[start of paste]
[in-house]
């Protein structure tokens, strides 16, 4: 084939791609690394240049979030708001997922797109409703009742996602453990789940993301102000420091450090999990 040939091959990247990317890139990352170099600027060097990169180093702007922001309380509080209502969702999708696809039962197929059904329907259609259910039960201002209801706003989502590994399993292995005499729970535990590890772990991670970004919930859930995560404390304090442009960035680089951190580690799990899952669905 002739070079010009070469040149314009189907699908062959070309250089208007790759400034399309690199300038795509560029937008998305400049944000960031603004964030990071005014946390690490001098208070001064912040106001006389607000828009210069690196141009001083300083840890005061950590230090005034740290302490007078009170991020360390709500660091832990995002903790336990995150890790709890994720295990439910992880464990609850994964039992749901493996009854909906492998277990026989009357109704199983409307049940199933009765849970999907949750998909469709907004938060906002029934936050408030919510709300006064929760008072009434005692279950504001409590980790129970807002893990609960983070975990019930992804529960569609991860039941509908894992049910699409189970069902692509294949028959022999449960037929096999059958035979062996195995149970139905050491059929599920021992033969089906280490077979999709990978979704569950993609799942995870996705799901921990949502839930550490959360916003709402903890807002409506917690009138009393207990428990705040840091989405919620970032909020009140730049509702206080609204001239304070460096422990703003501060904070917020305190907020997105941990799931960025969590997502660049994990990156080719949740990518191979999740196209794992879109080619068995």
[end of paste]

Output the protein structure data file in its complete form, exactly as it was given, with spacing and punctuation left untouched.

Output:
[in-house]
């Protein structure tokens, strides 16, 4: 084939791609690394240049979030708001997922797109409703009742996602453990789940993301102000420091450090999990 040939091959990247990317890139990352170099600027060097990169180093702007922001309380509080209502969702999708696809039962197929059904329907259609259910039960201002209801706003989502590994399993292995005499729970535990590890772990991670970004919930859930995560404390304090442009960035680089951190580690799990899952669905 002739070079010009070469040149314009189907699908062959070309250089208007790759400034399309690199300038795509560029937008998305400049944000960031603004964030990071005014946390690490001098208070001064912040106001006389607000828009210069690196141009001083300083840890005061950590230090005034740290302490007078009170991020360390709500660091832990995002903790336990995150890790709890994720295990439910992880464990609850994964039992749901493996009854909906492998277990026989009357109704199983409307049940199933009765849970999907949750998909469709907004938060906002029934936050408030919510709300006064929760008072009434005692279950504001409590980790129970807002893990609960983070975990019930992804529960569609991860039941509908894992049910699409189970069902692509294949028959022999449960037929096999059958035979062996195995149970139905050491059929599920021992033969089906280490077979999709990978979704569950993609799942995870996705799901921990949502839930550490959360916003709402903890807002409506917690009138009393207990428990705040840091989405919620970032909020009140730049509702206080609204001239304070460096422990703003501060904070917020305190907020997105941990799931960025969590997502660049994990990156080719949740990518191979999740196209794992879109080619068995």